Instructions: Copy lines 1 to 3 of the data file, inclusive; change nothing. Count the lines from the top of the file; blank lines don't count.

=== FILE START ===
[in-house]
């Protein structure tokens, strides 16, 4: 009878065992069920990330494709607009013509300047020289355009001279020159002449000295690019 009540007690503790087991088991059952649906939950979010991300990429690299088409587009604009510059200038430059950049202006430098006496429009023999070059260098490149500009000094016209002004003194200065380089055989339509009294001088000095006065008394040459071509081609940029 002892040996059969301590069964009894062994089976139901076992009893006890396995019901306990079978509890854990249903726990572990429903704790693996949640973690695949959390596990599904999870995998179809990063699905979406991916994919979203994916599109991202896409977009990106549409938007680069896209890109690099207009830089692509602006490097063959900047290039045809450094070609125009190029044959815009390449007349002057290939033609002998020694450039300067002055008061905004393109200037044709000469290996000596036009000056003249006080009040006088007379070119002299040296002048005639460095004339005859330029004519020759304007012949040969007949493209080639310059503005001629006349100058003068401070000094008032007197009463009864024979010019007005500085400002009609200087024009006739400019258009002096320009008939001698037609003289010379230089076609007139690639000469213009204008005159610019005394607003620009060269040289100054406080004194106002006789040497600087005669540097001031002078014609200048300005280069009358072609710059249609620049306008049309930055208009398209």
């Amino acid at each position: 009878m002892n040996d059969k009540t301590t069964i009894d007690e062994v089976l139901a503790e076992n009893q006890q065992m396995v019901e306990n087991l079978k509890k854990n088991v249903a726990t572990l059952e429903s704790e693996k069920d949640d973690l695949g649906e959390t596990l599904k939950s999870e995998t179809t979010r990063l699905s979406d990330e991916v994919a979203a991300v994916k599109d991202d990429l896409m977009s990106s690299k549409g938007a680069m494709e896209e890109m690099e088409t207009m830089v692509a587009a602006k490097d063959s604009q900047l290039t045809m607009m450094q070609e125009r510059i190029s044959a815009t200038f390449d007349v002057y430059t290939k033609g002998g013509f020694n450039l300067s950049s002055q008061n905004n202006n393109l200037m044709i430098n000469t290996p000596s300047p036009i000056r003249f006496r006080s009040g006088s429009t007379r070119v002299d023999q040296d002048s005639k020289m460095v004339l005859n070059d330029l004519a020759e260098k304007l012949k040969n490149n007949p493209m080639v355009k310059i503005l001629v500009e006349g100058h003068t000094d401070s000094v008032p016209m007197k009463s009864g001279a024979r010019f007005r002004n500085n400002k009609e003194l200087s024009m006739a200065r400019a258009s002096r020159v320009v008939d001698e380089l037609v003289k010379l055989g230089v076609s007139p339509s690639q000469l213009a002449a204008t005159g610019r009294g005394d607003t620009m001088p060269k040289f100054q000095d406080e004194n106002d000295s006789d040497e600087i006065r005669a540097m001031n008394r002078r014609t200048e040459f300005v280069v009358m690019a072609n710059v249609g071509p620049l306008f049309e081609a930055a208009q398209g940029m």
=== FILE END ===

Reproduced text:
[in-house]
């Protein structure tokens, strides 16, 4: 009878065992069920990330494709607009013509300047020289355009001279020159002449000295690019 009540007690503790087991088991059952649906939950979010991300990429690299088409587009604009510059200038430059950049202006430098006496429009023999070059260098490149500009000094016209002004003194200065380089055989339509009294001088000095006065008394040459071509081609940029 002892040996059969301590069964009894062994089976139901076992009893006890396995019901306990079978509890854990249903726990572990429903704790693996949640973690695949959390596990599904999870995998179809990063699905979406991916994919979203994916599109991202896409977009990106549409938007680069896209890109690099207009830089692509602006490097063959900047290039045809450094070609125009190029044959815009390449007349002057290939033609002998020694450039300067002055008061905004393109200037044709000469290996000596036009000056003249006080009040006088007379070119002299040296002048005639460095004339005859330029004519020759304007012949040969007949493209080639310059503005001629006349100058003068401070000094008032007197009463009864024979010019007005500085400002009609200087024009006739400019258009002096320009008939001698037609003289010379230089076609007139690639000469213009204008005159610019005394607003620009060269040289100054406080004194106002006789040497600087005669540097001031002078014609200048300005280069009358072609710059249609620049306008049309930055208009398209």
């Amino acid at each position: 009878m002892n040996d059969k009540t301590t069964i009894d007690e062994v089976l139901a503790e076992n009893q006890q065992m396995v019901e306990n087991l079978k509890k854990n088991v249903a726990t572990l059952e429903s704790e693996k069920d949640d973690l695949g649906e959390t596990l599904k939950s999870e995998t179809t979010r990063l699905s979406d990330e991916v994919a979203a991300v994916k599109d991202d990429l896409m977009s990106s690299k549409g938007a680069m494709e896209e890109m690099e088409t207009m830089v692509a587009a602006k490097d063959s604009q900047l290039t045809m607009m450094q070609e125009r510059i190029s044959a815009t200038f390449d007349v002057y430059t290939k033609g002998g013509f020694n450039l300067s950049s002055q008061n905004n202006n393109l200037m044709i430098n000469t290996p000596s300047p036009i000056r003249f006496r006080s009040g006088s429009t007379r070119v002299d023999q040296d002048s005639k020289m460095v004339l005859n070059d330029l004519a020759e260098k304007l012949k040969n490149n007949p493209m080639v355009k310059i503005l001629v500009e006349g100058h003068t000094d401070s000094v008032p016209m007197k009463s009864g001279a024979r010019f007005r002004n500085n400002k009609e003194l200087s024009m006739a200065r400019a258009s002096r020159v320009v008939d001698e380089l037609v003289k010379l055989g230089v076609s007139p339509s690639q000469l213009a002449a204008t005159g610019r009294g005394d607003t620009m001088p060269k040289f100054q000095d406080e004194n106002d000295s006789d040497e600087i006065r005669a540097m001031n008394r002078r014609t200048e040459f300005v280069v009358m690019a072609n710059v249609g071509p620049l306008f049309e081609a930055a208009q398209g940029m």